I don't mind, but I would accredit it to "From the 19 Squadron forums" rather than to me, and I would edit it slightly (add "The Hurricane Mk2 is an even better choice for strafing, with 12 machine guns and pilot armor." after the sentence about how nice the Hurri Mk1 is for strafing.) Since it was posted in the general forums, you could always just link to it, too.
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Re: FAC - What do you think?

Post  shane21 on Fri Jan 08, 2010 1:53 am

done Smile

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Re: FAC - What do you think?

Post  Acroyer on Fri Jan 08, 2010 2:10 am

LOL you still left my name on it and gave credit to me (shakes head) Laughing
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Re: FAC - What do you think?

Post  shane21 on Fri Jan 08, 2010 2:21 am

acroyer wrote:LOL you still left my name on it and gave credit to me (shakes head) Laughing
and 19 squadron lol - you did the work - you get the credit Smile

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Re: FAC - What do you think?

Post  Acroyer on Fri Jan 08, 2010 2:35 am

Well, I had a reason for saying 'accredit it to 19th Squadron instead of me'. Smile

No worries though, and no harm done.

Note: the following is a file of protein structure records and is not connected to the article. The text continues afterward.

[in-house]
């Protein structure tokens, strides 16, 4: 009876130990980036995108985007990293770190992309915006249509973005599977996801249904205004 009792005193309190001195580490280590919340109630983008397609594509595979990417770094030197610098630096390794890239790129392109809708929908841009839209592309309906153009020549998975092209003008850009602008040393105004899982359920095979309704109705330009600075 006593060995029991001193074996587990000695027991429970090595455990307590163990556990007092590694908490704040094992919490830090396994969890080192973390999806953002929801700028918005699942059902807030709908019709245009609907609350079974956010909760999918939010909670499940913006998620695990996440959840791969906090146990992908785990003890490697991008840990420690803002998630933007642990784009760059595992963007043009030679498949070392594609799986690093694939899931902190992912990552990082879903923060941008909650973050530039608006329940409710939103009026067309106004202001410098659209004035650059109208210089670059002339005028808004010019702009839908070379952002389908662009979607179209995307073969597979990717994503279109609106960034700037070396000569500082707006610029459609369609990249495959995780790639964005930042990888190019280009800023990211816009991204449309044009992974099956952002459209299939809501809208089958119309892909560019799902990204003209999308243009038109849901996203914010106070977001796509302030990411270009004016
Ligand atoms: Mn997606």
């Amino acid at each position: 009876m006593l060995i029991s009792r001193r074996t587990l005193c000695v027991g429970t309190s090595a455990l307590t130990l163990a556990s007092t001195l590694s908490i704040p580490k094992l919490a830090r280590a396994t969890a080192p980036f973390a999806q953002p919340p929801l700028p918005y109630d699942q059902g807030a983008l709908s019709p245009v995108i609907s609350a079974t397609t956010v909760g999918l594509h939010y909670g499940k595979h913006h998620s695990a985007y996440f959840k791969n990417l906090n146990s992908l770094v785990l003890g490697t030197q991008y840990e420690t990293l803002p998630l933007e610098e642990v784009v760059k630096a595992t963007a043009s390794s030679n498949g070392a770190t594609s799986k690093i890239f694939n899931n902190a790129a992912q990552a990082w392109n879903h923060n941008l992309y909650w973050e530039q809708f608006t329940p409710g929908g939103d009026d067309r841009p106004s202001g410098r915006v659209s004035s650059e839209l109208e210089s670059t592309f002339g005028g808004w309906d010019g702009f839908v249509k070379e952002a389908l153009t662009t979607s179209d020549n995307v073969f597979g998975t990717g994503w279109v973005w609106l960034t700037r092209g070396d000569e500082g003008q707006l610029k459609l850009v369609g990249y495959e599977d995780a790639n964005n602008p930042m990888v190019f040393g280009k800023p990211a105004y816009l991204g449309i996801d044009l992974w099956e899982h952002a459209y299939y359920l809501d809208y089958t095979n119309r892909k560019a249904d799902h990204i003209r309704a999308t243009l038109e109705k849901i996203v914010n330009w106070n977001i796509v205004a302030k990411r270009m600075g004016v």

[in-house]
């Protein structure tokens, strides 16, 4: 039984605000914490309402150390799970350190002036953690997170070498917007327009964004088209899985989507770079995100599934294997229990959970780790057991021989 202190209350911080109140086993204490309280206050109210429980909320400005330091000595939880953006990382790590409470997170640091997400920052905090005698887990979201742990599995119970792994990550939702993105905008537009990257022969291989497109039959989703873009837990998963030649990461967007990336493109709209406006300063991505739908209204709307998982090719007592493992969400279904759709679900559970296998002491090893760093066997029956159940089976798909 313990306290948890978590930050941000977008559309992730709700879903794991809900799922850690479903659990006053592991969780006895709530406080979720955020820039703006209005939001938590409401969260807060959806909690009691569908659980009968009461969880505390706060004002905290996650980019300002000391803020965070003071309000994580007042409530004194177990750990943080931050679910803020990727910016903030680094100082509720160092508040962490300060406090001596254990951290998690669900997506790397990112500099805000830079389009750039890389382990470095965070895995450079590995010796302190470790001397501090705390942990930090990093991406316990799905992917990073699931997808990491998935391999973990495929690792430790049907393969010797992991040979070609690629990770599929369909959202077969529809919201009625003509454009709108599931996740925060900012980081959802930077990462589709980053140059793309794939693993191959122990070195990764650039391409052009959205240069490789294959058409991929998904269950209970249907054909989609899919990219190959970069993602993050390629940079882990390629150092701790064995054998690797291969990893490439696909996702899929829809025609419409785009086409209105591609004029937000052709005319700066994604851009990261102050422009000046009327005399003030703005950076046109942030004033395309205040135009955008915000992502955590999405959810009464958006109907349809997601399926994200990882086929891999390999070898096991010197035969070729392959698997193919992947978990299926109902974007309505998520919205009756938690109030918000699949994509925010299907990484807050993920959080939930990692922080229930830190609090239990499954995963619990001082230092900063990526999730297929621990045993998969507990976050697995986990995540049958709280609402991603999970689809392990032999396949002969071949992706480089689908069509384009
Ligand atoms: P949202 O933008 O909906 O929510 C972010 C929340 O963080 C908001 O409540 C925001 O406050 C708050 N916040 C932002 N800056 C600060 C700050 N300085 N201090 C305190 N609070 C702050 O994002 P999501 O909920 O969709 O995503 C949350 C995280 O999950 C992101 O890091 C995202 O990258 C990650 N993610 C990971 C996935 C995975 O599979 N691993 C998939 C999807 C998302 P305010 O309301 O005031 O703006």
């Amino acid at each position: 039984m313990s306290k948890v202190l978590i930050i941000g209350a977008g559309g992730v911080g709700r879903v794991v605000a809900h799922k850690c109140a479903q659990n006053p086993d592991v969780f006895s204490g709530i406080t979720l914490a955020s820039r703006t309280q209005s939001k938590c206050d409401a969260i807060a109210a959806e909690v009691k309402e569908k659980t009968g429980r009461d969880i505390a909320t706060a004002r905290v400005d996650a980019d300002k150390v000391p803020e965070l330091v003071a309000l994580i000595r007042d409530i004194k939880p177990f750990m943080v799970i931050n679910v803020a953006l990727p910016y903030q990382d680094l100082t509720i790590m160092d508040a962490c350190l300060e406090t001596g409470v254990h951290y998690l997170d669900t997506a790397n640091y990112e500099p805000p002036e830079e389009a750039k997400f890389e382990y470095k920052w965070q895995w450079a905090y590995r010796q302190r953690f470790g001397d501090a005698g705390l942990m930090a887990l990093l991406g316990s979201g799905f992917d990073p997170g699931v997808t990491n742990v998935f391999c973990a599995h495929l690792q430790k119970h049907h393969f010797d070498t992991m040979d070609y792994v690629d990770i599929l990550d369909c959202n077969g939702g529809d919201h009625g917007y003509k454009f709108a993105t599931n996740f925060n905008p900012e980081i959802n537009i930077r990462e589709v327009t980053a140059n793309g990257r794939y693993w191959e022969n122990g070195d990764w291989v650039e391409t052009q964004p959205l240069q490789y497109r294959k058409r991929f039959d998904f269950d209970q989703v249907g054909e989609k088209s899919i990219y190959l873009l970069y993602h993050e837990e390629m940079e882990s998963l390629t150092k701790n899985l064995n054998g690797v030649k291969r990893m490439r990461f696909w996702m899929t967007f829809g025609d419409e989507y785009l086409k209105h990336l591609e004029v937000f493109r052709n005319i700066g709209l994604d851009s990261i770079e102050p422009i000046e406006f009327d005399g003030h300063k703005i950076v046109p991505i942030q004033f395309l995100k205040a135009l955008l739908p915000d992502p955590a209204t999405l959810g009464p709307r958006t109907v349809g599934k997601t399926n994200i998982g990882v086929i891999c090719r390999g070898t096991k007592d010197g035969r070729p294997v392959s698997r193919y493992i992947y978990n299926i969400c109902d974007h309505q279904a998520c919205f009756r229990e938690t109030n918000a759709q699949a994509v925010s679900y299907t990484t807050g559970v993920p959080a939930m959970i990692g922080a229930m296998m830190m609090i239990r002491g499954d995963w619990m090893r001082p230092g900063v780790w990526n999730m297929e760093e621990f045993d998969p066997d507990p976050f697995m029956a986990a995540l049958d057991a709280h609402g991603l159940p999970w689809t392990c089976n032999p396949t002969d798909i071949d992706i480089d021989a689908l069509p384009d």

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Re: FAC - What do you think?

Post  shane21 on Fri Jan 08, 2010 2:37 am

ok - I will Smile

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Re: FAC - What do you think?

Post  shane21 on Fri Jan 08, 2010 2:41 am

ok done - but I reckon you deserve some recognition Smile

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Re: FAC - What do you think?

Post  Acroyer on Fri Jan 08, 2010 2:57 am

(grins) I've gotten all the credit I want, over the years, never fear. The one thing I want to be known for (and I want to earn it) is for my squadron to say "Acroyer is a damn good fighter pilot". That's going to take some time, though, because I'm many times better as an attack pilot than a fighter jock. In fact, I'm quite possibly the worst fighter pilot in the history of WW2OL. I could tell you stories about how bad I am, that would make you weep for the whole profession, actually. (grin)

As for the rest...